Image Map

Tuesday, November 13, 2012

Kaki Kohaku Namasu (柿 紅白なます)

Kohaku Namasu (紅白なます) is a traditional celebration food in Japanese culture, most prominent around the New Years festivities. Usually it is made with julienned carrots and daikon radish that is soaked in a rice vinegar mixture. Red and white (kohaku) are considered lucky colors together, and even though this dish is actually orange and white, it's close enough.

And while New Year's is still a couple months away, I can't help but get wrapped up in the excitement before Thanksgiving. This is both a party dish and a quintessential fall dish, thanks to the persimmon, so I could see it at our table this Thanksgiving.

I decided to make this version because I still have quite the haul of fuyu kaki leftover despite my bundt cake. The persimmon takes place of the carrot, and substitutes well since both have a nice sweetness that plays off the bitter daikon and salty vinegar dressing. Some recipes include citrus juice, to play up the acidity.

Some people like to serve kohaku namasu immediately, other suggest letting it settle in the fridge for several hours or overnight to let the daikon and vinegar mellow.

Took forever, still huge pieces!
Every recipe also varies on the ratio of white to orange, so feel free to have more or less than I suggest based on your fancy. I kept eating the fresh persimmon and the freshly salted daikon before they ever made it into the vinegar mix!

When making this, I realized I am terrible at cutting things. Julienning the daikon and persimmon took forever, and I wasted a lot of the persimmon just because I didn't know how to properly make a squat round shape into matchsticks. Even then, the julienne pieces ended up being like 1/4" big. Oh well, maybe it's time to invest in a mandoline.

Kaki Kohaku Namasu (柿 紅白なます)

1 cup of fuyu persimmon, julienned
2 cups of daikon radish, julienned (approximately 2" long)
1/4 cup dashi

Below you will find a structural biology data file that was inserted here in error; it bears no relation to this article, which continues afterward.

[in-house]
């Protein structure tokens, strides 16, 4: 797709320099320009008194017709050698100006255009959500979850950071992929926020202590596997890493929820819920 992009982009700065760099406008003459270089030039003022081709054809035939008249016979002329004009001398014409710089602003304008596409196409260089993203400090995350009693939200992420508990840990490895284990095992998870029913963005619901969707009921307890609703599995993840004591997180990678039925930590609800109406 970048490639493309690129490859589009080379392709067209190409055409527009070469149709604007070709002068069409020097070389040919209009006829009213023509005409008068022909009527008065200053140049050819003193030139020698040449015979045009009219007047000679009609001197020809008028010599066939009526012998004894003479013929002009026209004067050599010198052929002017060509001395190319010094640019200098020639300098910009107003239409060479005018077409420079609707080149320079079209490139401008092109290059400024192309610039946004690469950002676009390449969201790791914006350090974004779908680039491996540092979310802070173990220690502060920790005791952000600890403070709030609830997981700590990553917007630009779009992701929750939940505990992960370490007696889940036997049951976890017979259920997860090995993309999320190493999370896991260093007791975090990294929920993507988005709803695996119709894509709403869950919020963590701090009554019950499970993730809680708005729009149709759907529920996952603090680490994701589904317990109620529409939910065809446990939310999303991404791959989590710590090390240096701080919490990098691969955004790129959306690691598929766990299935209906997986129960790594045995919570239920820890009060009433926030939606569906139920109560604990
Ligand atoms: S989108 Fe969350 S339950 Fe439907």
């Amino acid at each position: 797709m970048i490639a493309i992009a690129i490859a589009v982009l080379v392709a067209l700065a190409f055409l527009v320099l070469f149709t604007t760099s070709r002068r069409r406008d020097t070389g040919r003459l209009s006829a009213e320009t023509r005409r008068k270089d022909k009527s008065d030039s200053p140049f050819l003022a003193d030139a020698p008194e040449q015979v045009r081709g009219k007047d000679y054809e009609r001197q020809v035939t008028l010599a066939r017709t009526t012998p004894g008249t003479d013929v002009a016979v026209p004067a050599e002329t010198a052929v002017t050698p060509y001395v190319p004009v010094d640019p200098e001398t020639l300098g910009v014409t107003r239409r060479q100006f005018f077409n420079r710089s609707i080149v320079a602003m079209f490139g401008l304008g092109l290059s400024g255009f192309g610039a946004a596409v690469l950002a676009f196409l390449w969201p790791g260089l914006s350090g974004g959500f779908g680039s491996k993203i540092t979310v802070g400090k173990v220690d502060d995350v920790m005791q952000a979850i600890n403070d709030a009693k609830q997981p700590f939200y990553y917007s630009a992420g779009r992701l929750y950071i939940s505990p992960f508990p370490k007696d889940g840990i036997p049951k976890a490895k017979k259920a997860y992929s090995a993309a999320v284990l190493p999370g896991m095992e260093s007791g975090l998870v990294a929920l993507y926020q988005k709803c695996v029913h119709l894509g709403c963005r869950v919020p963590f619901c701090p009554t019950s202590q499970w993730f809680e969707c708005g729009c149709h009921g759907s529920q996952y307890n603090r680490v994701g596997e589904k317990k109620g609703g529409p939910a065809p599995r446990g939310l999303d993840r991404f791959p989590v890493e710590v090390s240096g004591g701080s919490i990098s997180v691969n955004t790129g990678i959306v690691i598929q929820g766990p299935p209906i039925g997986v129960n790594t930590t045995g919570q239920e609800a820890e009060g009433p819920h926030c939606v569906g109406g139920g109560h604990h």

3 tbs of rice vinegar
1 teaspoon sugar
1 tablespoon salt

Mix the salt and the daikon radish in a bowl and let sit at least 10 minutes. You will notice a lot of liquid exuding from the daikon. Drain the daikon, and thoroughly rinse off excess salt. Squeeze the wilted daikon hard to remove the last bit of water.

Combine the dashi, vinegar, and sugar. Toss the daikon and persimmon with the vinegar mixture and serve immediately, or refrigerate up to 3-4 days. To serve, give a fresh toss to coat the shreds in the vinegar, then shake off any excess dressing and serve in a small mound. This works great in bentos as a refreshing side dish.
This is a tiny baby daikon, they are usually quite thick!
See Also:
Fuyu Kaki Bundt
Shiso Katsuo Ninniku
Tsukemono and Furikake Donburi


  1. I'll be giving this one a try. I love persimmons!

    1. I was surprised at how well daikon and persimmon went together. I never think about persimmon's capability in savory/sweet dishes, but this is fast and tasty! Going to be a bento box side item for sure.

  2. I am definitely going to try this tonight!!!!!
    I am going back on your site to see if you have a recipe using kaki for "Kaki bread" or "Kaki cake" perhaps?

    1. Yes I do! My Fuyu Kaki Bundt is a yummy spice cake that uses kaki! The link is actually in the above article, but here it is again.